The “single-blade type” created in Japan. Morimoto Cutlery Works” of Sakai Cutlery

The "single-blade type" created in Japan. Morimoto Cutlery Works" of Sakai Cutlery

Sakai City, Osaka Prefecture, is known for its Sakai Uchihamono (Sakai perforated cutlery). The history of cutlery making dates back to the 5th century, when blacksmithing techniques developed from the production of tools for building ancient burial mounds. It became a major industry in the 16th century. When guns and tobacco were brought to Japan from Portugal, the manufacture of guns and tobacco knives for chopping tobacco leaves became popular in Sakai, making use of the knife smithing technique. The high technology was recognized by Nobunaga Oda and Tokugawa Shogunate, and spread throughout the country. In the Genroku era (1688-1704), the single-edged type, which is the characteristic of Sakai kitchen knives, was born, and now it has spread to the public as many cooks use it. It is also designated as a “traditional craft” by the Minister of Economy, Trade and Industry.

Morimoto Cutlery, which preserves the tradition of Sakai Uchihamono, is a traditional craftsman’s house that combines work and residence in a back alley. In Sakai City, houses of similar construction can still be seen today. The workshop is so small that it is difficult for people to pass each other. Machines lined up in cramped spaces show their age. However, the Sakai Uchihamono cutlery born here is highly trusted by chefs in Japan and abroad.

Koichi Morimoto, the company president, was born in Sakai in 1941. In 2008, he was selected as a “Contemporary Master Craftsman” by the Minister of Health, Labor, and Welfare based on the Outstanding Technical Skill Award System, and in 2016 he was awarded the Medal with Yellow Ribbon, making him one of Sakai’s leading cutlery craftsmen. In 2016, he was awarded the Medal with Yellow Ribbon.

The knife-making process in Sakai is characterized by the long-established division of labor. The “forging” process produces the “base” of a Japanese kitchen knife, and the “edging” process sharpens the blade by sharpening the “base” produced by the forging craftsman to create a beautifully sharp kitchen knife, Each technique can be mastered. The single-edged blade is suitable for Japanese cuisine, such as fish and vegetable dishes, because the knife runs away in the direction without the blade when cutting materials.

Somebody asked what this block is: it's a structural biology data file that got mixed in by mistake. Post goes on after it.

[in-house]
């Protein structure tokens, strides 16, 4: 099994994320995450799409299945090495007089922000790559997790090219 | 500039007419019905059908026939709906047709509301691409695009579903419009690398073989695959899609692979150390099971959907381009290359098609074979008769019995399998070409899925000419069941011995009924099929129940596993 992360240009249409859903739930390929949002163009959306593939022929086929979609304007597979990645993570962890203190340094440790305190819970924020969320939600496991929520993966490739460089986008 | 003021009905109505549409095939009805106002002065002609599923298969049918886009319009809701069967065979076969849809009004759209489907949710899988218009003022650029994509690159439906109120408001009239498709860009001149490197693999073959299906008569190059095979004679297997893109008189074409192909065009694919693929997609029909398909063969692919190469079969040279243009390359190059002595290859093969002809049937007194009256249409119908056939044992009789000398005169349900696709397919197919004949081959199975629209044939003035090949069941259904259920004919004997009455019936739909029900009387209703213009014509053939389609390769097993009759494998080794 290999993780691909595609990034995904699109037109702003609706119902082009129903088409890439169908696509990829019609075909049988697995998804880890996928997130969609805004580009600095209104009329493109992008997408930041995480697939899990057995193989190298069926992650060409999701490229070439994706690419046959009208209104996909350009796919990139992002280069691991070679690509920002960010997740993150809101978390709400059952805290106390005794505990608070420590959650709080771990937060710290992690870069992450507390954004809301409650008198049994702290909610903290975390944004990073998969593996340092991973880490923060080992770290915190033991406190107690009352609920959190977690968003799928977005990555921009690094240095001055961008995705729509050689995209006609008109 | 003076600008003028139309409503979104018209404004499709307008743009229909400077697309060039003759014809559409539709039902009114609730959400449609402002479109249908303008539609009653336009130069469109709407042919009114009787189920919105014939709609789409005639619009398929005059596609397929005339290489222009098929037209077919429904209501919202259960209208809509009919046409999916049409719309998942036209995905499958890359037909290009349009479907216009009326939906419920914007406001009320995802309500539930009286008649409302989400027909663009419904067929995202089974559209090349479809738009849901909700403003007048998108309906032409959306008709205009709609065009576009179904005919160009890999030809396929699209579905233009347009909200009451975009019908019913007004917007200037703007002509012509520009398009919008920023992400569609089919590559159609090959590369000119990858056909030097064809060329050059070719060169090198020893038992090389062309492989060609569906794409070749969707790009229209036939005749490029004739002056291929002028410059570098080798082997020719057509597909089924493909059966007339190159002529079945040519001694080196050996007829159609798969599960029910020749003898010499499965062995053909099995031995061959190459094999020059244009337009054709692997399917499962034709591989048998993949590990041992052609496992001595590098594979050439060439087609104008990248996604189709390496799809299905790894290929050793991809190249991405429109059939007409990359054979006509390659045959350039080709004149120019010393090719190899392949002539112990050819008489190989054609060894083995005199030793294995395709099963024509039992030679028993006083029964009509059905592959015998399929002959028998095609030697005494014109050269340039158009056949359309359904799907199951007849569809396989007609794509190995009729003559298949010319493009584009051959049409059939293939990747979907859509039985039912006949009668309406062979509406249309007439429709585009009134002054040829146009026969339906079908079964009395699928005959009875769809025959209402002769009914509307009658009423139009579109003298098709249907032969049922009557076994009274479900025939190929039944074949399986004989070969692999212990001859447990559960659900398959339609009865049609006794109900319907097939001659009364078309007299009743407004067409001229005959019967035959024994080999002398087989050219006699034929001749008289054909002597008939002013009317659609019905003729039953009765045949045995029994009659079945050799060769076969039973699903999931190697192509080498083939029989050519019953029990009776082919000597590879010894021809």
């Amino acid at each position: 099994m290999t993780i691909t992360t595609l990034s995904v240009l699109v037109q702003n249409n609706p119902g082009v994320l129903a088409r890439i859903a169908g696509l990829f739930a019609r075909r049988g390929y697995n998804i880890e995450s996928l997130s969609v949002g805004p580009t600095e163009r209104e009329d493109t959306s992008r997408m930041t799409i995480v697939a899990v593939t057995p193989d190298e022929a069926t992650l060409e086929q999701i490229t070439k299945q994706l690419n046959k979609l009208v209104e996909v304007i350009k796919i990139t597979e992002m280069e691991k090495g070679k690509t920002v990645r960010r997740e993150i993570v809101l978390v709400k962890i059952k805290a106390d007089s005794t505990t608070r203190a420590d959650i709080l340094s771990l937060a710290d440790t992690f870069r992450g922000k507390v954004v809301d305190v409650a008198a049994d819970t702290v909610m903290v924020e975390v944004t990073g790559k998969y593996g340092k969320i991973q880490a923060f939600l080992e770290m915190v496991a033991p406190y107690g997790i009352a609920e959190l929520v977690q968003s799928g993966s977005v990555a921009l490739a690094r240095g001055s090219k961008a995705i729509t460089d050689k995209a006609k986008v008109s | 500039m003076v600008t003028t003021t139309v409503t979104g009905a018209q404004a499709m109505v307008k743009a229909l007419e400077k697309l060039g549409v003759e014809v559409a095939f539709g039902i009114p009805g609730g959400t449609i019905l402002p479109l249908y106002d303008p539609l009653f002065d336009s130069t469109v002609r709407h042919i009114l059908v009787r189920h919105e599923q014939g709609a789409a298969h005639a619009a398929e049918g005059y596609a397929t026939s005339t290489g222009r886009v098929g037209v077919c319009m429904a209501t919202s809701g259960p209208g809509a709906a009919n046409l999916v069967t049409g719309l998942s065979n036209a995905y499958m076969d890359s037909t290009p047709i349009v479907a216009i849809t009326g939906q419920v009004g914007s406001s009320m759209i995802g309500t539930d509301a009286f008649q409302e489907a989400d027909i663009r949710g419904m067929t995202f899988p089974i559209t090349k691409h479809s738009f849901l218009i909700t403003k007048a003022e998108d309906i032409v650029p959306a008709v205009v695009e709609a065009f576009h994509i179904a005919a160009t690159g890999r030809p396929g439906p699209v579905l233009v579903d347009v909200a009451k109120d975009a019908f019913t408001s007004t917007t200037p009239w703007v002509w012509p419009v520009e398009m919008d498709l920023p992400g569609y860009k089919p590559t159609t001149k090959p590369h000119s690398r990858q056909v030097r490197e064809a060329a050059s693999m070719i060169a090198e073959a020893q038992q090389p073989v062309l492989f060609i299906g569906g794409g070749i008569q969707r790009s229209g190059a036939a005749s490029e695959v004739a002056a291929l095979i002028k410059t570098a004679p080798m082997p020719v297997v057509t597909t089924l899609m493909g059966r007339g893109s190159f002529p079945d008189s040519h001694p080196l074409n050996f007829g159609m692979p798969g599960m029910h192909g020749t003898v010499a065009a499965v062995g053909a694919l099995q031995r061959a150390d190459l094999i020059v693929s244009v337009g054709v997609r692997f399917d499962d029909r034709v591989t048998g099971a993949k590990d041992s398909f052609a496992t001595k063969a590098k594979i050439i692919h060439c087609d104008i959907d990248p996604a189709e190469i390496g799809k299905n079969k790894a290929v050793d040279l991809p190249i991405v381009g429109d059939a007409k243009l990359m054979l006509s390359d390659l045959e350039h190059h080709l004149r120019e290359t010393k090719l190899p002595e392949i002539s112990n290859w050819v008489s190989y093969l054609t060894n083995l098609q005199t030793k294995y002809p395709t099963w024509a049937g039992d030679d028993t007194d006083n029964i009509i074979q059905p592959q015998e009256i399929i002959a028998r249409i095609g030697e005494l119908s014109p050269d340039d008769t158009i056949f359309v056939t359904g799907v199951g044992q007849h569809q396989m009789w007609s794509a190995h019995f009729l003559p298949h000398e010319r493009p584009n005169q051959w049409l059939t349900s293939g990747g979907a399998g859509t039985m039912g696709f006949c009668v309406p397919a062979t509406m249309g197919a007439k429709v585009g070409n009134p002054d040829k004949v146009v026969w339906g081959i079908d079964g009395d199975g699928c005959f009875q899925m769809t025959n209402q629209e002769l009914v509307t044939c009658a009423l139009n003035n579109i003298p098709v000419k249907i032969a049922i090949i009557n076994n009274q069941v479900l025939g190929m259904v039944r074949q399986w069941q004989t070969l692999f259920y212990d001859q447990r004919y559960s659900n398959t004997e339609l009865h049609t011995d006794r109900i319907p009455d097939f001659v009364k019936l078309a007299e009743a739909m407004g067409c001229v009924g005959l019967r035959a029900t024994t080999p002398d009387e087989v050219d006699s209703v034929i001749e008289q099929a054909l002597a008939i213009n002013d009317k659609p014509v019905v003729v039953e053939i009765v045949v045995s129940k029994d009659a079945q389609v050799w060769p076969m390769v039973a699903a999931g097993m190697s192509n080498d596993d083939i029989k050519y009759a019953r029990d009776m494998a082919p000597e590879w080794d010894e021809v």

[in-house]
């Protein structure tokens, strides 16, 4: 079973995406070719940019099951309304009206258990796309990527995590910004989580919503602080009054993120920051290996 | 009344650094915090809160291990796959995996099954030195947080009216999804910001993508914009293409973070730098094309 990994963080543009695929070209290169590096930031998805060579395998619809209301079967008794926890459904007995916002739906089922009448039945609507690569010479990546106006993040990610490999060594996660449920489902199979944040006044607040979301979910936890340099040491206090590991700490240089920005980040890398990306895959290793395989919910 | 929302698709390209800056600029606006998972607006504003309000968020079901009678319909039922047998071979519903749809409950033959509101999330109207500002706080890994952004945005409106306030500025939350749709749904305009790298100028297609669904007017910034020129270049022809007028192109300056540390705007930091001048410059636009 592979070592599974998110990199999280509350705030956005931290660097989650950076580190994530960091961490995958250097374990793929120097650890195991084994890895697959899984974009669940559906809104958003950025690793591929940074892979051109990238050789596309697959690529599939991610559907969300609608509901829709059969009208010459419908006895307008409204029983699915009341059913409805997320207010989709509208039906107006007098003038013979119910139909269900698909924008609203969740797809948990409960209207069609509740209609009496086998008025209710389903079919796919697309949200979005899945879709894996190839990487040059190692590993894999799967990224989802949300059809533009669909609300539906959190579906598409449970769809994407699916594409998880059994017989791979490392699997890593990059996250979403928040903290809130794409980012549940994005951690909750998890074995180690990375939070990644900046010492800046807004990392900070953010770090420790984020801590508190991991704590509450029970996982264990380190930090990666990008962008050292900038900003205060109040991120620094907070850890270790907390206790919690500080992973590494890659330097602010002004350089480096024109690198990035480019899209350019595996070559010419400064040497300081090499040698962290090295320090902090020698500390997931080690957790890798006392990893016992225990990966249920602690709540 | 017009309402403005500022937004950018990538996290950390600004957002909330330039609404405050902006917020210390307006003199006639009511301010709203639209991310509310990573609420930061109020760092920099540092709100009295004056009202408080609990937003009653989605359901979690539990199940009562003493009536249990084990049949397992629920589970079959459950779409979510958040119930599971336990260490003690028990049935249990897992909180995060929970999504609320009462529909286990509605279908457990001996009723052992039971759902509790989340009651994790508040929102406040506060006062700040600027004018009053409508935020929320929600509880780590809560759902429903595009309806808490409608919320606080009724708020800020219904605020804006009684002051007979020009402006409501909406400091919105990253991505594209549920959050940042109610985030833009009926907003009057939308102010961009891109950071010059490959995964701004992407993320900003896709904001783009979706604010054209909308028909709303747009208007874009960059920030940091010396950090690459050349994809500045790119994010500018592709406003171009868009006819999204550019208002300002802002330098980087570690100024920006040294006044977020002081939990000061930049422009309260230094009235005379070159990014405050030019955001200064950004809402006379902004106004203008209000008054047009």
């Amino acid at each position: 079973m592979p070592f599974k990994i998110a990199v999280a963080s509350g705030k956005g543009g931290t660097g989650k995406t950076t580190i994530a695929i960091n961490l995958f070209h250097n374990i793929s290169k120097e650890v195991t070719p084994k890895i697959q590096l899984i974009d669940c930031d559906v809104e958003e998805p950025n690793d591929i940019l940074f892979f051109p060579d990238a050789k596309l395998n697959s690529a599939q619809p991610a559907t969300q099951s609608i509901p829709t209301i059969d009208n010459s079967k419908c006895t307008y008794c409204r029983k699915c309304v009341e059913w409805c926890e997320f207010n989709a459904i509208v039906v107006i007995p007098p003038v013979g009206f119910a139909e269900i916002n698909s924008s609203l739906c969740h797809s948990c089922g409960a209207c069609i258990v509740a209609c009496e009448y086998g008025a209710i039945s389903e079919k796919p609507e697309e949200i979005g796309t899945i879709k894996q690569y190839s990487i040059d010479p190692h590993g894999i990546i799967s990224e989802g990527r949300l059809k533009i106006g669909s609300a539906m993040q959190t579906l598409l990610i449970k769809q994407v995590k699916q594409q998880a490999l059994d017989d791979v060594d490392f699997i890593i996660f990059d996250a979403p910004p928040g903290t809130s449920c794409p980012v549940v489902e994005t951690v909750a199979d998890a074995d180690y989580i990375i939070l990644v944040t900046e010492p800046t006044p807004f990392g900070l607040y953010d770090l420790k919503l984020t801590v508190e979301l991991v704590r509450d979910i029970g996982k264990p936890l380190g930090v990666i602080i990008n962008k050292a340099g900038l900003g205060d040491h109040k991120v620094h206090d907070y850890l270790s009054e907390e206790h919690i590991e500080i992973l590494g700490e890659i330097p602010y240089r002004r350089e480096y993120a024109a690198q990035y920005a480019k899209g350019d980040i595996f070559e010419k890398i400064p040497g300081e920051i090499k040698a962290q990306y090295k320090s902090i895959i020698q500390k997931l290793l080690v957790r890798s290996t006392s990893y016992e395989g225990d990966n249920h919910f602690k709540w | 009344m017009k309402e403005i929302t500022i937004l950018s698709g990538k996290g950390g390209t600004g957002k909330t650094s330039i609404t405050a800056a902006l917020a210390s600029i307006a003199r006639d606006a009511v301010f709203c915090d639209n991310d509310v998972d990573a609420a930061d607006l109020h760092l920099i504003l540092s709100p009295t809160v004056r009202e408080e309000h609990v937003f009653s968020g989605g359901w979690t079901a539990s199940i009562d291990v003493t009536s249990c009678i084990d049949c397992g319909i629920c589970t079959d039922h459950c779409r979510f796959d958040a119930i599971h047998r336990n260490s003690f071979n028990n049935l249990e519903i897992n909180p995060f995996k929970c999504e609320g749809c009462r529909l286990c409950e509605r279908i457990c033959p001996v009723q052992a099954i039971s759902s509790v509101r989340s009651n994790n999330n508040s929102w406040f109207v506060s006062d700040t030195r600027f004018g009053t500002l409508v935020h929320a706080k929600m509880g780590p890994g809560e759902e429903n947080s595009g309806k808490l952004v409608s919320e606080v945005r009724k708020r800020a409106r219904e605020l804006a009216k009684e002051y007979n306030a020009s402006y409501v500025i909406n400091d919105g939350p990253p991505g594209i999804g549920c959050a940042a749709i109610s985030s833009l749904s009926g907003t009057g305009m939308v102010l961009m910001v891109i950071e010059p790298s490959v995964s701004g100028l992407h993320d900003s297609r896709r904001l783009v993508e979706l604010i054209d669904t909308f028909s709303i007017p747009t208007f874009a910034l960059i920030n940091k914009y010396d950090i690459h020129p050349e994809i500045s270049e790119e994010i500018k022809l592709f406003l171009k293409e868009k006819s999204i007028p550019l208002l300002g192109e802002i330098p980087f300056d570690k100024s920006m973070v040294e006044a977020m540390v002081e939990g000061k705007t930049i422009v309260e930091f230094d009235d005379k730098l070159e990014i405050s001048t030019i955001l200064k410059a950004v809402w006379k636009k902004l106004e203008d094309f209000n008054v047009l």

I just took over my parents’ business and did what I was taught to do to support my family. I am very happy that professionals use my products, but I also feel a strong sense of responsibility not to betray their expectations and trust,” said Koichi Morimoto.

Although Mr. Morimoto has been selected as a “Contemporary Master Craftsman,” he says, “Blades are not works of art. I just have to continue my steady work,” he says of his own work.

The knives born in this small workshop support Japanese cuisine,” said Nakata.

Nakata also tried his hand at sharpening. It is not an easy task to sharpen a knife by placing the blade on a grinding stone spinning at high speed. Not only are there sparks from the fire, friction noises, and dust flying around, but it also requires a great deal of strength to hold the blade against the whetstone. It takes a long time of practice before one is able to recognize the optimum level of sharpening with the senses of the eyes, ears, and hands. Following Morimoto’s example, his sons are now following in his footsteps, and I hope that the techniques that have been passed down for over 1,500 years will be preserved for future generations.


Morimoto Cutlery Manufacturing Co.
2-22, Minamisho-machi 1-chome, Sakai-ku, Sakai-shi, Osaka
TEL 090-8144-6486